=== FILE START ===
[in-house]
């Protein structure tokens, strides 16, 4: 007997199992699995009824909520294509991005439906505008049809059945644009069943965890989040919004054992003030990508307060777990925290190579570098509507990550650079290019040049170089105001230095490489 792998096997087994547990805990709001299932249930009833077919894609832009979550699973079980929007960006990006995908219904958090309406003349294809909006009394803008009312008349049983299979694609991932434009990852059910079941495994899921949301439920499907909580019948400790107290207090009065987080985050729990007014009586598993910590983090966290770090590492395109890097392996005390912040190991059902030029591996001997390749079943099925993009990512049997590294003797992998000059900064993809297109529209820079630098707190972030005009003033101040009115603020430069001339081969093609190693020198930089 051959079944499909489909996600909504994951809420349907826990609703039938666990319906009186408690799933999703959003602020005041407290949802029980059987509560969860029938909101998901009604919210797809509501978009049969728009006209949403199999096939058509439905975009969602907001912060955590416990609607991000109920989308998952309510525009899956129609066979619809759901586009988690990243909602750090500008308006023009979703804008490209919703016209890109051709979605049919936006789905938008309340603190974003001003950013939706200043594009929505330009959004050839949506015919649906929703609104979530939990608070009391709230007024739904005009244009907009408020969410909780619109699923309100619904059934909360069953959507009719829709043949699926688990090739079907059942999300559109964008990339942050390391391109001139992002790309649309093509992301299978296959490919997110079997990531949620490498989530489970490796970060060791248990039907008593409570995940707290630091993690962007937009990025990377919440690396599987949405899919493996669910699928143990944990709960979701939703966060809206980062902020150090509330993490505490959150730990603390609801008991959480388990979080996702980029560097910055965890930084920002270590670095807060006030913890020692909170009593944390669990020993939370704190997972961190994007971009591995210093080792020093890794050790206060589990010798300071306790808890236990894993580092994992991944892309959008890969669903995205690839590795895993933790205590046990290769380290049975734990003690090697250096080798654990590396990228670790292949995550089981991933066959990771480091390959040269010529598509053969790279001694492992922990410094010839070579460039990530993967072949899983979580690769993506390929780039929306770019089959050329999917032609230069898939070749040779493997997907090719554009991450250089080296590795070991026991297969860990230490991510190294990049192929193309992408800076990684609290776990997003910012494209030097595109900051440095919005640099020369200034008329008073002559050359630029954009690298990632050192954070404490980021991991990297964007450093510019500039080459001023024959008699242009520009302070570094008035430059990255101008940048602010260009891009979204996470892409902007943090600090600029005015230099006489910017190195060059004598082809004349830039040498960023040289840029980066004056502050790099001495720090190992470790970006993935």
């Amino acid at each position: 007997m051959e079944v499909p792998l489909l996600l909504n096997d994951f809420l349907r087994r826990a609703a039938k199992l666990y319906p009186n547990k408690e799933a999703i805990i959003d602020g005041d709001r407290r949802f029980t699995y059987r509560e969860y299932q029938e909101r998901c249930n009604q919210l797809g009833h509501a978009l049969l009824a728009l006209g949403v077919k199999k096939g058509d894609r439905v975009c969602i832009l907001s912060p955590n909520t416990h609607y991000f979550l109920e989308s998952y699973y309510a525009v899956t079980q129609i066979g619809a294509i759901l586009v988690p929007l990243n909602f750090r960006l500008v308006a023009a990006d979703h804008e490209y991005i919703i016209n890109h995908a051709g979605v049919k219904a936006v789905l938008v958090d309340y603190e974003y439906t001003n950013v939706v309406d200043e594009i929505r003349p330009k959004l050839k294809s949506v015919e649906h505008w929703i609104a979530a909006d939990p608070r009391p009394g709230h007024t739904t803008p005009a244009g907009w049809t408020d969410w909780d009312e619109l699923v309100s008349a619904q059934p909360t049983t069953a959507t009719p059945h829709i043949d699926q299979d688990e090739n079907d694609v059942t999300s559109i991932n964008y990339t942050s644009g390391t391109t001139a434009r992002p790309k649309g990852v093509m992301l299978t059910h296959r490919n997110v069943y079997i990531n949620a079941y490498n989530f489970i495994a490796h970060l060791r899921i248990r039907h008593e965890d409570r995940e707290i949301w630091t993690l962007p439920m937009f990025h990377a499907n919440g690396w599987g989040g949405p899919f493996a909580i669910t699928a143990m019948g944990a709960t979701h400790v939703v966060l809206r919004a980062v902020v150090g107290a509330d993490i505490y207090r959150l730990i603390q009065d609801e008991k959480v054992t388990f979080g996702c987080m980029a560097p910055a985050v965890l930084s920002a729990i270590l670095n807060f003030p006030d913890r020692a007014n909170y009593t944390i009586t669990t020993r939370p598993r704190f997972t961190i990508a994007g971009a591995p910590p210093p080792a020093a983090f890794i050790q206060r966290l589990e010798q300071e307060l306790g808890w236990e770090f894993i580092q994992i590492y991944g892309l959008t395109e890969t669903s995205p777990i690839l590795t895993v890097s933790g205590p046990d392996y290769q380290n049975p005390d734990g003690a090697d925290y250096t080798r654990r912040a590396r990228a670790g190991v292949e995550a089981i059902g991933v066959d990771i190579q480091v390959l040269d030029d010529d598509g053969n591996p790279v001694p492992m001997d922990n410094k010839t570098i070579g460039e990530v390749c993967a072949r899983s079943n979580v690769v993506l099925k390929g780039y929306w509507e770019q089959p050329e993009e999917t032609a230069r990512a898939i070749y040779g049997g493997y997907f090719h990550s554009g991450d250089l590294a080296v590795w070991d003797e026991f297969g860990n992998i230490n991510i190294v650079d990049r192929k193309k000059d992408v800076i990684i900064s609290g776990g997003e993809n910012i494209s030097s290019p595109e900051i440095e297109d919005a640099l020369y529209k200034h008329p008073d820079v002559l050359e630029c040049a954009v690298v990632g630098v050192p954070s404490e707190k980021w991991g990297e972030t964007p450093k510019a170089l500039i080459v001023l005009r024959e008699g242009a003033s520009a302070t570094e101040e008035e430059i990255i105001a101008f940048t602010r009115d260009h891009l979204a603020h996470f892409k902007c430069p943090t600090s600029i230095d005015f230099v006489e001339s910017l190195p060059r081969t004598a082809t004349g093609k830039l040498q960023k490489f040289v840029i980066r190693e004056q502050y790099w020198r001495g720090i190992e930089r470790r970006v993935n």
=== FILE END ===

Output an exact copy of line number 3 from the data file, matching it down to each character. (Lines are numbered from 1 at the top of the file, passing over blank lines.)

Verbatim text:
């Amino acid at each position: 007997m051959e079944v499909p792998l489909l996600l909504n096997d994951f809420l349907r087994r826990a609703a039938k199992l666990y319906p009186n547990k408690e799933a999703i805990i959003d602020g005041d709001r407290r949802f029980t699995y059987r509560e969860y299932q029938e909101r998901c249930n009604q919210l797809g009833h509501a978009l049969l009824a728009l006209g949403v077919k199999k096939g058509d894609r439905v975009c969602i832009l907001s912060p955590n909520t416990h609607y991000f979550l109920e989308s998952y699973y309510a525009v899956t079980q129609i066979g619809a294509i759901l586009v988690p929007l990243n909602f750090r960006l500008v308006a023009a990006d979703h804008e490209y991005i919703i016209n890109h995908a051709g979605v049919k219904a936006v789905l938008v958090d309340y603190e974003y439906t001003n950013v939706v309406d200043e594009i929505r003349p330009k959004l050839k294809s949506v015919e649906h505008w929703i609104a979530a909006d939990p608070r009391p009394g709230h007024t739904t803008p005009a244009g907009w049809t408020d969410w909780d009312e619109l699923v309100s008349a619904q059934p909360t049983t069953a959507t009719p059945h829709i043949d699926q299979d688990e090739n079907d694609v059942t999300s559109i991932n964008y990339t942050s644009g390391t391109t001139a434009r992002p790309k649309g990852v093509m992301l299978t059910h296959r490919n997110v069943y079997i990531n949620a079941y490498n989530f489970i495994a490796h970060l060791r899921i248990r039907h008593e965890d409570r995940e707290i949301w630091t993690l962007p439920m937009f990025h990377a499907n919440g690396w599987g989040g949405p899919f493996a909580i669910t699928a143990m019948g944990a709960t979701h400790v939703v966060l809206r919004a980062v902020v150090g107290a509330d993490i505490y207090r959150l730990i603390q009065d609801e008991k959480v054992t388990f979080g996702c987080m980029a560097p910055a985050v965890l930084s920002a729990i270590l670095n807060f003030p006030d913890r020692a007014n909170y009593t944390i009586t669990t020993r939370p598993r704190f997972t961190i990508a994007g971009a591995p910590p210093p080792a020093a983090f890794i050790q206060r966290l589990e010798q300071e307060l306790g808890w236990e770090f894993i580092q994992i590492y991944g892309l959008t395109e890969t669903s995205p777990i690839l590795t895993v890097s933790g205590p046990d392996y290769q380290n049975p005390d734990g003690a090697d925290y250096t080798r654990r912040a590396r990228a670790g190991v292949e995550a089981i059902g991933v066959d990771i190579q480091v390959l040269d030029d010529d598509g053969n591996p790279v001694p492992m001997d922990n410094k010839t570098i070579g460039e990530v390749c993967a072949r899983s079943n979580v690769v993506l099925k390929g780039y929306w509507e770019q089959p050329e993009e999917t032609a230069r990512a898939i070749y040779g049997g493997y997907f090719h990550s554009g991450d250089l590294a080296v590795w070991d003797e026991f297969g860990n992998i230490n991510i190294v650079d990049r192929k193309k000059d992408v800076i990684i900064s609290g776990g997003e993809n910012i494209s030097s290019p595109e900051i440095e297109d919005a640099l020369y529209k200034h008329p008073d820079v002559l050359e630029c040049a954009v690298v990632g630098v050192p954070s404490e707190k980021w991991g990297e972030t964007p450093k510019a170089l500039i080459v001023l005009r024959e008699g242009a003033s520009a302070t570094e101040e008035e430059i990255i105001a101008f940048t602010r009115d260009h891009l979204a603020h996470f892409k902007c430069p943090t600090s600029i230095d005015f230099v006489e001339s910017l190195p060059r081969t004598a082809t004349g093609k830039l040498q960023k490489f040289v840029i980066r190693e004056q502050y790099w020198r001495g720090i190992e930089r470790r970006v993935n």